I was trying to remember everything. If you look at the sky long enough the bears and hunters gradually resolve into a trillion bright lights and a shattering distance, but that’s not quite what I mean. It doesn’t have to do with my friend, the laquerer with a Japanese apprenticeship who right now is brushing lamps for Bezos’ five-hundred million dollar yacht, caressing toxic sap into a beautifully reflective shade. While I try to remember everything worth writing down, there are engineers dumping soil on the Sahara to grow disease-resistant crops; artists are talking about grunge futurism and climate bunkers. This goes without saying, because everyone is talking about the future, but while the anxious are trying to get the geese out of their chests the pope is undergoing another genetic reconstruction of the face. More power, more problems. That’s the thing about the earth, which is that if you’re in orbit you never hit rock-bottom. But my memory, where did it go? If anyone is remembered in the distant future they will be given an anachronistic diagnosis they’ll be sure to dislike, but at the very least one of us will survive to tell them how it was. It might take someone who lives long enough to find car fumes so toxic they can wrap their mouths around the exhaust to kill their tumours, but hopefully they’ll still be able to imagine bellybuttons growing flowers. At least I know how I want to go: I want to enter a building shaped like a person, just like the Great Temple at Abu Simbel. My burial will be the same size as everyone else’s — so small you need a foldscope to see it clearly, so big you’ll never find its corners — and when you enter the casket you’ll learn that something new and unexpected just became possible. Memory, a haunting.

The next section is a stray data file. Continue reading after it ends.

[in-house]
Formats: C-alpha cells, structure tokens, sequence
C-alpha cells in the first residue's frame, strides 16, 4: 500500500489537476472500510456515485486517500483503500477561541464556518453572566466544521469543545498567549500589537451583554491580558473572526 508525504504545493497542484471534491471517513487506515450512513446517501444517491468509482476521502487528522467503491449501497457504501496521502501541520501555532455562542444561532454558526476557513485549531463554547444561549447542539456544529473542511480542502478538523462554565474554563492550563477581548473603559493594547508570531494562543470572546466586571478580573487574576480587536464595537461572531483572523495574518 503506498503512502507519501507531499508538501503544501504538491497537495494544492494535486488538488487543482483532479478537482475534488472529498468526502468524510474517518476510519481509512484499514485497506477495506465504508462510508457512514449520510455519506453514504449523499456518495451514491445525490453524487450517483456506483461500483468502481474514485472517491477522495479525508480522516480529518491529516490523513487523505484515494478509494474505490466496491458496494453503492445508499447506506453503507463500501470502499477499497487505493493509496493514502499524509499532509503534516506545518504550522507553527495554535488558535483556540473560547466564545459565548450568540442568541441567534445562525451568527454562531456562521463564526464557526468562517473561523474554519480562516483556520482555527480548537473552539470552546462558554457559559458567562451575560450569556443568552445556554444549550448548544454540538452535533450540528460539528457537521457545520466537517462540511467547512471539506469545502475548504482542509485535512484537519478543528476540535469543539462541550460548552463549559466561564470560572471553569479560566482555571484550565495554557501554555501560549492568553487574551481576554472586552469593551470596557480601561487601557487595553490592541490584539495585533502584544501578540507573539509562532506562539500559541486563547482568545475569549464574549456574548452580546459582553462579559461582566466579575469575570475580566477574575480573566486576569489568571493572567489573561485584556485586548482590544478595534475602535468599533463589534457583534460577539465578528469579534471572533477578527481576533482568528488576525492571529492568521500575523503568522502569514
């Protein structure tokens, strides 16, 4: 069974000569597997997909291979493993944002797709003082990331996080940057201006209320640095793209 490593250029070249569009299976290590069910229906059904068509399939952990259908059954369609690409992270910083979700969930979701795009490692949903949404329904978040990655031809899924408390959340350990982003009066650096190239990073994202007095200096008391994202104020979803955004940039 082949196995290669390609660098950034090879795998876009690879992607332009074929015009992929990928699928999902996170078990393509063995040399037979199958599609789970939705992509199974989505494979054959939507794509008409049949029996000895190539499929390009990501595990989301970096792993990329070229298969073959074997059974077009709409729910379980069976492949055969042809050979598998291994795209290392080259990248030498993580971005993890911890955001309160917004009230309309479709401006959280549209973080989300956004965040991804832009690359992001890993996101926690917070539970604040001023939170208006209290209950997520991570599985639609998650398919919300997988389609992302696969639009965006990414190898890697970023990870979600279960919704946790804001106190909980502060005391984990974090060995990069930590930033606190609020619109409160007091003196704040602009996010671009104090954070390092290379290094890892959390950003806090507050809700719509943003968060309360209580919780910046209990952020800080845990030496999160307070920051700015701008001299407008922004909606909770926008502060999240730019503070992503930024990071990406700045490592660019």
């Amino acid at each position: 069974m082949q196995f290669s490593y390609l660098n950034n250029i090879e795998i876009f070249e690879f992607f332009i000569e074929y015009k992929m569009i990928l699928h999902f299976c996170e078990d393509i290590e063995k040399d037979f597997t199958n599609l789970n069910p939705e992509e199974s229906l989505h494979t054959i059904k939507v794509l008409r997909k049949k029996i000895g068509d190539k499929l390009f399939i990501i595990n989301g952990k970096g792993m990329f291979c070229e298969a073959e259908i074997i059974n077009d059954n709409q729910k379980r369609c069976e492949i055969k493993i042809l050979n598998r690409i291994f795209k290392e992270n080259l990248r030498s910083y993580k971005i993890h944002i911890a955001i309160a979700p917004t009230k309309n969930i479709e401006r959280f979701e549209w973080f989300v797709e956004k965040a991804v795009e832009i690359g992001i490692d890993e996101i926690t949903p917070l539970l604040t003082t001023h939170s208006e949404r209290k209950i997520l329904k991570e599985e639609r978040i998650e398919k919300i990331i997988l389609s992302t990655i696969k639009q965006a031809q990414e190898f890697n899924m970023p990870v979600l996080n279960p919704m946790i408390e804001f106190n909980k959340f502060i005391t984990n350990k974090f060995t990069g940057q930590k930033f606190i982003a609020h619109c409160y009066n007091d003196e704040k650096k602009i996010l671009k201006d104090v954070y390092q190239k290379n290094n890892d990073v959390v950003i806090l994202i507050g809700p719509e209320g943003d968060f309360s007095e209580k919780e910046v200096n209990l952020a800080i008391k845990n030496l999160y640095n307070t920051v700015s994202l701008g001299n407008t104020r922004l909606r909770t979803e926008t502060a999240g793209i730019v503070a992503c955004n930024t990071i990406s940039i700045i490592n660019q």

Liam Siemens is a writer from Saskatoon. Find his work at the Literary Review of Canada, SAD Mag, VICE, and elsewhere. If not there, here.
the Tuesday poem is curated by rob mclennan